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FAR was an early mover in this region and as part of the joint-venture is the beneficiary of two large discoveries, one being a deepwater fan and the other a shelf edge play. Furthermore, the company’s strike rate of six hits from its last six wells drilled recently earned FAR the accolade of ‘Breakthrough Company of the Year’, which was awarded by the Oil and Gas Council at a ceremony in London.

Corporate activity

However, the FAR story took on a whole new dimension in July when Woodside Petroleum entered into a binding purchase and sale agreement with ConocoPhillips to acquire all of its interests in the Senegal project for a purchase price of US$350 million plus a completion adjustment of approximately US$80 million.

This was an important move for Woodside Petroleum in terms of expanding and diversified its portfolio of assets and as the company’s Chief Executive Peter Coleman said, the acquisition was in accord with the group’s growth strategy given it provided a significant position in an underexplored and highly prospective emerging oil province.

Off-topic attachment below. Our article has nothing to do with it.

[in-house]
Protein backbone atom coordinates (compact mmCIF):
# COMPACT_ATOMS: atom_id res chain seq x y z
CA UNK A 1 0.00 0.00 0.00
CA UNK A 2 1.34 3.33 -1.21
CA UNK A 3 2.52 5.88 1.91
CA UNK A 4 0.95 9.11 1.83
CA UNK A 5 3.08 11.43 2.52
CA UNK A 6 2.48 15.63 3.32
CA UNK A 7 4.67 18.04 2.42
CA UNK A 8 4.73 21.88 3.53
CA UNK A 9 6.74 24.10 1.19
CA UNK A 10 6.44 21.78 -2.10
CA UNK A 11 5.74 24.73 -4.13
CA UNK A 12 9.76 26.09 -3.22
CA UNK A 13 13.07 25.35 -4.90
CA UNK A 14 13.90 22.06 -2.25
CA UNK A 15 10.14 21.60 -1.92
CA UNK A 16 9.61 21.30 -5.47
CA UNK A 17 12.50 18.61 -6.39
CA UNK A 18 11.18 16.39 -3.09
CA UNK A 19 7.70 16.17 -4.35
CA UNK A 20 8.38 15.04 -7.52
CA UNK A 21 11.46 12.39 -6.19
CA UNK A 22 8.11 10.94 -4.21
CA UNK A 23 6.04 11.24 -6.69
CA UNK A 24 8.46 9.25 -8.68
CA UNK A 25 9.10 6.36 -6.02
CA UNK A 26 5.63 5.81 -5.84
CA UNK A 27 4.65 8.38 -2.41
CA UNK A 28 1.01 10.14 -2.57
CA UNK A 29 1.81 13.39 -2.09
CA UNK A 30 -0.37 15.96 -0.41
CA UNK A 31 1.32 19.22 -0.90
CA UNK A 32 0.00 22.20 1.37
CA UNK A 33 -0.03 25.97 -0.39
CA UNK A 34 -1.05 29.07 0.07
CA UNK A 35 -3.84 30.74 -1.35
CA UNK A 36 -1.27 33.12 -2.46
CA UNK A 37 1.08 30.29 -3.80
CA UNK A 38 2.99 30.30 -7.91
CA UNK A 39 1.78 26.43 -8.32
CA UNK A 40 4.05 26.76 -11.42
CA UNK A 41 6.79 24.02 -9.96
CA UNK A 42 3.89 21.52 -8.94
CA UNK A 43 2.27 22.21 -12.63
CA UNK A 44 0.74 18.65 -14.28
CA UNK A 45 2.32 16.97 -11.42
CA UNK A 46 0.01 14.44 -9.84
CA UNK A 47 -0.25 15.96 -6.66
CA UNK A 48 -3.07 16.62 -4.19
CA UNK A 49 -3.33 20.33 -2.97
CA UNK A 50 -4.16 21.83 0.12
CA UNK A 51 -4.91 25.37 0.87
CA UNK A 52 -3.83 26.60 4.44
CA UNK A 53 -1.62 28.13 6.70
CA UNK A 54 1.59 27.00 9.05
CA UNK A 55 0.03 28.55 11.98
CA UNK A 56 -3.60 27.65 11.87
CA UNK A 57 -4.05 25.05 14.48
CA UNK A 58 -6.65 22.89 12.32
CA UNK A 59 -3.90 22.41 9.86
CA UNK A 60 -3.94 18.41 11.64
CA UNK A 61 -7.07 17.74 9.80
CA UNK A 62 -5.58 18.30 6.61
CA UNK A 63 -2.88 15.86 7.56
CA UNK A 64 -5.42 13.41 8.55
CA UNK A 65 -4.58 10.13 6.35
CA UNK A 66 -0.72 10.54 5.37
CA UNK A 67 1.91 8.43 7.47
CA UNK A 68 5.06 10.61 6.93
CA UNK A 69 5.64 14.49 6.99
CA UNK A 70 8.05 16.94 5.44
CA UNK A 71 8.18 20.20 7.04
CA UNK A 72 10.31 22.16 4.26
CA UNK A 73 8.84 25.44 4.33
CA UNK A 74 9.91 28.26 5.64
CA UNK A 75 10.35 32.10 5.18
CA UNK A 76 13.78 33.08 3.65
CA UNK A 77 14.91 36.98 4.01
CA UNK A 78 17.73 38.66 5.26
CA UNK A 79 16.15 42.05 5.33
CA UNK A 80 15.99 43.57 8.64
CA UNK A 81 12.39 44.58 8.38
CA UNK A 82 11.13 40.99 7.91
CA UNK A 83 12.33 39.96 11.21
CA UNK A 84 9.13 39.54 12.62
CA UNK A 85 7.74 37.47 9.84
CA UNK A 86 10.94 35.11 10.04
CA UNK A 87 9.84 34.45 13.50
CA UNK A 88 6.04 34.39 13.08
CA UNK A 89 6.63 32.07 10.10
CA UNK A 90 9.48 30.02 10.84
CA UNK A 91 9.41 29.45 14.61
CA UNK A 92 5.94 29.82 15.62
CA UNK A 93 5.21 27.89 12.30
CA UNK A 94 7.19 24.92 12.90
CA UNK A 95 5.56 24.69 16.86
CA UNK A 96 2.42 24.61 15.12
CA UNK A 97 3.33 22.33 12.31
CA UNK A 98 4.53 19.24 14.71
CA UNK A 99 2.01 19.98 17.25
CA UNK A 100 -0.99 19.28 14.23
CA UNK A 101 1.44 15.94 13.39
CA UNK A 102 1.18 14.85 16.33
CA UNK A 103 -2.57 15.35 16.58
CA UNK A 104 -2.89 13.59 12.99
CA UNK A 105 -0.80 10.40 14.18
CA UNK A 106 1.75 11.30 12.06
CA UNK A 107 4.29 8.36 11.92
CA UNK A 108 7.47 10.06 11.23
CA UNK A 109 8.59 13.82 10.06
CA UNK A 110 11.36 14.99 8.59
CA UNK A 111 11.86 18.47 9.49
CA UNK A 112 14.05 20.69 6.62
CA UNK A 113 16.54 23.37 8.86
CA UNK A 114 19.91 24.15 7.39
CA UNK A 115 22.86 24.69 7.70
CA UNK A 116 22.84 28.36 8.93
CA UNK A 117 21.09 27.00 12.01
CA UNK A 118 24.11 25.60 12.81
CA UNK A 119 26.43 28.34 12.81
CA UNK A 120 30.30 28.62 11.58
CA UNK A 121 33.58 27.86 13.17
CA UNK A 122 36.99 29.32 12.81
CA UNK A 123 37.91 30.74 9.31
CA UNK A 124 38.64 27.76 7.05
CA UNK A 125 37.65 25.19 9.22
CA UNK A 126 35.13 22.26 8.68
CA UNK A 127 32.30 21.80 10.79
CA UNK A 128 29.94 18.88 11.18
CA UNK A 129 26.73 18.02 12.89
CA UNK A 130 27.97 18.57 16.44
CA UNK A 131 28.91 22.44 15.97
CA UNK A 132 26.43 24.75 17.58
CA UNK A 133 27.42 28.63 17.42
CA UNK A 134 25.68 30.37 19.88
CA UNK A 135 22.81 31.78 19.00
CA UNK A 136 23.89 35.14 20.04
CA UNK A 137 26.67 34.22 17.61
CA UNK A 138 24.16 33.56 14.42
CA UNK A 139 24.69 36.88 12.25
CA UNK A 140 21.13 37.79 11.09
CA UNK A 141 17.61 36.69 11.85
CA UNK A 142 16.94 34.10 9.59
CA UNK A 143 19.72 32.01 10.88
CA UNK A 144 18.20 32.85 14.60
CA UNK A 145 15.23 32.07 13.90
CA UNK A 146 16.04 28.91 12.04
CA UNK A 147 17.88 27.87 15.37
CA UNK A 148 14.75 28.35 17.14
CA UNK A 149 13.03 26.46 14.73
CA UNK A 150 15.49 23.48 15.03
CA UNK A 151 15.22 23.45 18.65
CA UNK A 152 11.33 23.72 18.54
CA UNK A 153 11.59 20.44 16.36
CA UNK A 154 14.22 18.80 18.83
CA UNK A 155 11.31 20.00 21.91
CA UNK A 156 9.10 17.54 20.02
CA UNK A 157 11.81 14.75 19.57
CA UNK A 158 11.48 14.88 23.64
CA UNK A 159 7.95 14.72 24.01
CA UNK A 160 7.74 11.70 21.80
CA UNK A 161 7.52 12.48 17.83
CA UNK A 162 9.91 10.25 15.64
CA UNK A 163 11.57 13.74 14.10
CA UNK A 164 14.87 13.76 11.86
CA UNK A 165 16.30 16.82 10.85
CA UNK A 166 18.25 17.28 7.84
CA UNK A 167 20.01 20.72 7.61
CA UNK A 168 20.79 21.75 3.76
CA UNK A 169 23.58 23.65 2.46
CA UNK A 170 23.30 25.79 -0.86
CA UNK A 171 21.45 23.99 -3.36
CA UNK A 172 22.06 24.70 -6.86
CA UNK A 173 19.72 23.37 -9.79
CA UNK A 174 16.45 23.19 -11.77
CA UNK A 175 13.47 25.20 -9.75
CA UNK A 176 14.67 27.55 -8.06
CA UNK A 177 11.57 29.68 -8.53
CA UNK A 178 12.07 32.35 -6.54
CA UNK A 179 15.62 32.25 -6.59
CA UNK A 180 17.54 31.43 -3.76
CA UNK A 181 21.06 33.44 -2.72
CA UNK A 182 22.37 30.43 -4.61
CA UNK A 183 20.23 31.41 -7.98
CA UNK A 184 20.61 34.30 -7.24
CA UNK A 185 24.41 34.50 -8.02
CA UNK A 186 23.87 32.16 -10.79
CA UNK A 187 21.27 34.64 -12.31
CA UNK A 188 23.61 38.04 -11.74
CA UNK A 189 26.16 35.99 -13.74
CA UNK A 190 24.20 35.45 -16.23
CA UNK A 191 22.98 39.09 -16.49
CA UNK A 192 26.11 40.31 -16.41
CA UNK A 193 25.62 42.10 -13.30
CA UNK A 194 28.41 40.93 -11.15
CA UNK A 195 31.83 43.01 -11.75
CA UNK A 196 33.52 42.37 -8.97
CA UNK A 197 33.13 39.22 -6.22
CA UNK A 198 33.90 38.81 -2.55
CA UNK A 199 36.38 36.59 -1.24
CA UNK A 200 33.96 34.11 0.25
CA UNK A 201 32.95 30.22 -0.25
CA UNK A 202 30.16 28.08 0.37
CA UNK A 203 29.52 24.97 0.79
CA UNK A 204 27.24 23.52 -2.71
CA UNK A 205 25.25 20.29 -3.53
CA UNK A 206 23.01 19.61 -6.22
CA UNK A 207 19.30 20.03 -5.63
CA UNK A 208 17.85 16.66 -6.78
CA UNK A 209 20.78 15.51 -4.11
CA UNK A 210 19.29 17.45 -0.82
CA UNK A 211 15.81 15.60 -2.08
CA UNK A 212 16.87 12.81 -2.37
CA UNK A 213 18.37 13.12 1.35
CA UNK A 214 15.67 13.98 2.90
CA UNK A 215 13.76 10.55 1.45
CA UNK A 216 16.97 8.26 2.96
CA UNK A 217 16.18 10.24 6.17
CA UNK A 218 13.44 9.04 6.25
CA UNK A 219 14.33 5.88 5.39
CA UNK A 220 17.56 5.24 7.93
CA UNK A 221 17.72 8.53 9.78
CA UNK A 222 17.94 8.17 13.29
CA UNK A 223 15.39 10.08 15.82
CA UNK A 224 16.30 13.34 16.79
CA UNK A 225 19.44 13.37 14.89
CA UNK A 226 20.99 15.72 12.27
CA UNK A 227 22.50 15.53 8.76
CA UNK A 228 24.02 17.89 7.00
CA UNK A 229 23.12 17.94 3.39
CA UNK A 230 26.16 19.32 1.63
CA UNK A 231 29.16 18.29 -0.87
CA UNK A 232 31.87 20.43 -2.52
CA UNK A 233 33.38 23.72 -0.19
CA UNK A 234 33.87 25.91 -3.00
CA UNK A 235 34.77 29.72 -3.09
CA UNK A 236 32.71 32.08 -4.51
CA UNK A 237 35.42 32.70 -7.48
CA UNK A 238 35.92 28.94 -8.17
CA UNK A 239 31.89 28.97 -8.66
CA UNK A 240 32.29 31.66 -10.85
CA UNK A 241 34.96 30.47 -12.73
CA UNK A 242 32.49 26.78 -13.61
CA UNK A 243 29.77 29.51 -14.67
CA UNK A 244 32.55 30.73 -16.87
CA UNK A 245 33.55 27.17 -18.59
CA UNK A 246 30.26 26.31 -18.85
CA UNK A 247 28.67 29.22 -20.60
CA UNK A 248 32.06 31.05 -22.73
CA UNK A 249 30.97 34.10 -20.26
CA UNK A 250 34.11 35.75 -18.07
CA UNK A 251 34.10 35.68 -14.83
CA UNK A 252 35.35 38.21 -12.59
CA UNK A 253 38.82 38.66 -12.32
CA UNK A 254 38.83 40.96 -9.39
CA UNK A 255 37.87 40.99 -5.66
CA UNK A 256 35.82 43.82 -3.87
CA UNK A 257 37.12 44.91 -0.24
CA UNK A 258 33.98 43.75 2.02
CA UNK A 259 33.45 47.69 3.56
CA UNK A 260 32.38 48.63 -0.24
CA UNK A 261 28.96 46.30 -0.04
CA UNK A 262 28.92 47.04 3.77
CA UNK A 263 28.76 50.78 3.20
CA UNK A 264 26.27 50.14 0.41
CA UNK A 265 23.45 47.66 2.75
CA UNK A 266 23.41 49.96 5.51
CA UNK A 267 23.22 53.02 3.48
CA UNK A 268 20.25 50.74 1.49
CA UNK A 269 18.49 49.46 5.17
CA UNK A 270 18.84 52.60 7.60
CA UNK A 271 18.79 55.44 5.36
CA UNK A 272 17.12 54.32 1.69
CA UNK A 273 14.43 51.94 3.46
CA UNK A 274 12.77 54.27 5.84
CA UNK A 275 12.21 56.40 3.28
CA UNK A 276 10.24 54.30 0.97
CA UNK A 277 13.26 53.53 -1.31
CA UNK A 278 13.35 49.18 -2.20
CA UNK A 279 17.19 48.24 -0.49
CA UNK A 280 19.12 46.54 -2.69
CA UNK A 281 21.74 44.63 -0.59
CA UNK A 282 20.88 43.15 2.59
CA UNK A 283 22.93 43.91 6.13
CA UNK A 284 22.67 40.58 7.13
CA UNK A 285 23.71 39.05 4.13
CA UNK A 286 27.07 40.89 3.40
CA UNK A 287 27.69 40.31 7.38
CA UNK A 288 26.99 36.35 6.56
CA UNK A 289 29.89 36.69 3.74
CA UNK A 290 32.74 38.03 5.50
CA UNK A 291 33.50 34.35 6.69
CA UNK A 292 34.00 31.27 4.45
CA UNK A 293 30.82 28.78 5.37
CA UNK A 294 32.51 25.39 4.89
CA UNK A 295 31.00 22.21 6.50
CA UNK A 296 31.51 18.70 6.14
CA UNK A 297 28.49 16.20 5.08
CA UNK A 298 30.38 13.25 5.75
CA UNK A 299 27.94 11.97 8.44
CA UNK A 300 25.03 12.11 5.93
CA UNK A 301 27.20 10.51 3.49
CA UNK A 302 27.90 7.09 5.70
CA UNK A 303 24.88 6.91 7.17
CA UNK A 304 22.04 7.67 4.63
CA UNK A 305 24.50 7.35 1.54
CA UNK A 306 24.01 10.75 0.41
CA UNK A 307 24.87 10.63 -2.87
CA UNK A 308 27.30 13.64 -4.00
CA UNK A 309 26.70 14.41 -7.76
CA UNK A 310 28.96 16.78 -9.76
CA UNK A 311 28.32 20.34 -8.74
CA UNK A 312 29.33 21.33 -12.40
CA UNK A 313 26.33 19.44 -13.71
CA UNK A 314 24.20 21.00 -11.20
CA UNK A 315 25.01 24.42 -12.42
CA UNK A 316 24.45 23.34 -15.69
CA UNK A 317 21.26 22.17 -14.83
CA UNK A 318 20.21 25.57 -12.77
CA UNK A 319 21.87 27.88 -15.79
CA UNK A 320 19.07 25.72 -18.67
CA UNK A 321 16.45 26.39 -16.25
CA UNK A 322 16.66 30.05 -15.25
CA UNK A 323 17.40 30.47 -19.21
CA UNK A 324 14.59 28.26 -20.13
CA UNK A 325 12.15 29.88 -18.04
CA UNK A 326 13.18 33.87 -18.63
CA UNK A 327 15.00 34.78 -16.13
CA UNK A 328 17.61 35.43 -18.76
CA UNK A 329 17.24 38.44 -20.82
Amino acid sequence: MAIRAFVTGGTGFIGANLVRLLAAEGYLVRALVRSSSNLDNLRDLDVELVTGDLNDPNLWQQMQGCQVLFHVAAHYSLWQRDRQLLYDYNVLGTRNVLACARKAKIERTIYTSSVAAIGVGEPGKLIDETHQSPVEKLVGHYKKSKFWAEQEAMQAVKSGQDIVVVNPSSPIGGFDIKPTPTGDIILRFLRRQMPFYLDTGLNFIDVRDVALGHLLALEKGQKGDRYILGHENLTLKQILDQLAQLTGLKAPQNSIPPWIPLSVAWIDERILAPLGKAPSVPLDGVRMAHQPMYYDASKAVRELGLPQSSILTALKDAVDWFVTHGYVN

Given Woodside’s underlying strategic rationale it could be argued that FAR could also come into play. In announcing the acquisition of ConocoPhillips interests, Woodside mentioned that it was looking forward to working with joint-venture participants including the Government of Senegal and FAR.

Potential for FAR to increase its stake

However, since then it has come to light that FAR has a right of pre-emption over the proposed sale of Conoco Phillips interests, and the group has sought legal advice supporting the fact that Conoco Phillips failed to comply with the terms of the Joint Operating Agreement in relation to the proposed sale of its interest in the Senegal project.

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Negotiations are currently taking place between all parties concerned with the Senegal government urging the parties to come to an amicable solution.

Prendergast sees potential upside for FAR saying, “Joint-venture outcomes around Conoco’s stake in Senegal represent a near-term catalyst if FAR can trigger its pre-emptive option in a deal that sees its equity share increase in the project”.